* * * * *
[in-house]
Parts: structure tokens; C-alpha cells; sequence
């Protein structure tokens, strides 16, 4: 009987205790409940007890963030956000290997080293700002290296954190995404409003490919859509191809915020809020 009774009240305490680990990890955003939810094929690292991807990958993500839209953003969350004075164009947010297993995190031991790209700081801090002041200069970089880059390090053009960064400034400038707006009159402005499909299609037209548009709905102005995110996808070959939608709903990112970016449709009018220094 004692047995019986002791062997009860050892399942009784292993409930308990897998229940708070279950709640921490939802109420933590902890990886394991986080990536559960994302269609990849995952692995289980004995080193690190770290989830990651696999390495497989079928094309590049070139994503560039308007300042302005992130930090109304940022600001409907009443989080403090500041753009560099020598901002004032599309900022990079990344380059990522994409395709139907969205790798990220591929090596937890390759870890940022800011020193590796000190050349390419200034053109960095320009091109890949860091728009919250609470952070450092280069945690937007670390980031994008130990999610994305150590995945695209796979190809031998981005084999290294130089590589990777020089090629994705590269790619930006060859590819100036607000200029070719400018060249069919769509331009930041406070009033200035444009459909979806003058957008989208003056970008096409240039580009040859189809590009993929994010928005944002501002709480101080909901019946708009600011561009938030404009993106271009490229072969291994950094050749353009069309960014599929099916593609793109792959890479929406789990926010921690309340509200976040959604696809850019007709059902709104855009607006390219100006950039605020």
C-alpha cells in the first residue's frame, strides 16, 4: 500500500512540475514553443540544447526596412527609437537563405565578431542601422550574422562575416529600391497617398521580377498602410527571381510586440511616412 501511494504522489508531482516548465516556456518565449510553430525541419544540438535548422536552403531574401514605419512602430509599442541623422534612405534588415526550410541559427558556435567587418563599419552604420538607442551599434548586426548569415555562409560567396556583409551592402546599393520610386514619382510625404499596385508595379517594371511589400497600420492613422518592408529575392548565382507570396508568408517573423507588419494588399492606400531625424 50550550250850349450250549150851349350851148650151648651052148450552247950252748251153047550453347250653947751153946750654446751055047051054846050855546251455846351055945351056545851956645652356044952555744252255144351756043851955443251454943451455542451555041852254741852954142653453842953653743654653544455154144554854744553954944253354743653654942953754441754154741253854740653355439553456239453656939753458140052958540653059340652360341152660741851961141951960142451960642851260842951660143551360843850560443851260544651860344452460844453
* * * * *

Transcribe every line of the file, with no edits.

[in-house]
Parts: structure tokens; C-alpha cells; sequence
């Protein structure tokens, strides 16, 4: 009987205790409940007890963030956000290997080293700002290296954190995404409003490919859509191809915020809020 009774009240305490680990990890955003939810094929690292991807990958993500839209953003969350004075164009947010297993995190031991790209700081801090002041200069970089880059390090053009960064400034400038707006009159402005499909299609037209548009709905102005995110996808070959939608709903990112970016449709009018220094 004692047995019986002791062997009860050892399942009784292993409930308990897998229940708070279950709640921490939802109420933590902890990886394991986080990536559960994302269609990849995952692995289980004995080193690190770290989830990651696999390495497989079928094309590049070139994503560039308007300042302005992130930090109304940022600001409907009443989080403090500041753009560099020598901002004032599309900022990079990344380059990522994409395709139907969205790798990220591929090596937890390759870890940022800011020193590796000190050349390419200034053109960095320009091109890949860091728009919250609470952070450092280069945690937007670390980031994008130990999610994305150590995945695209796979190809031998981005084999290294130089590589990777020089090629994705590269790619930006060859590819100036607000200029070719400018060249069919769509331009930041406070009033200035444009459909979806003058957008989208003056970008096409240039580009040859189809590009993929994010928005944002501002709480101080909901019946708009600011561009938030404009993106271009490229072969291994950094050749353009069309960014599929099916593609793109792959890479929406789990926010921690309340509200976040959604696809850019007709059902709104855009607006390219100006950039605020």
C-alpha cells in the first residue's frame, strides 16, 4: 500500500512540475514553443540544447526596412527609437537563405565578431542601422550574422562575416529600391497617398521580377498602410527571381510586440511616412 501511494504522489508531482516548465516556456518565449510553430525541419544540438535548422536552403531574401514605419512602430509599442541623422534612405534588415526550410541559427558556435567587418563599419552604420538607442551599434548586426548569415555562409560567396556583409551592402546599393520610386514619382510625404499596385508595379517594371511589400497600420492613422518592408529575392548565382507570396508568408517573423507588419494588399492606400531625424 50550550250850349450250549150851349350851148650151648651052148450552247950252748251153047550453347250653947751153946750654446751055047051054846050855546251455846351055945351056545851956645652356044952555744252255144351756043851955443251454943451455542451555041852254741852954142653453842953653743654653544455154144554854744553954944253354743653654942953754441754154741253854740653355439553456239453656939753458140052958540653059340652360341152660741851961141951960142451960642851260842951660143551360843850560443851260544651860344452460844453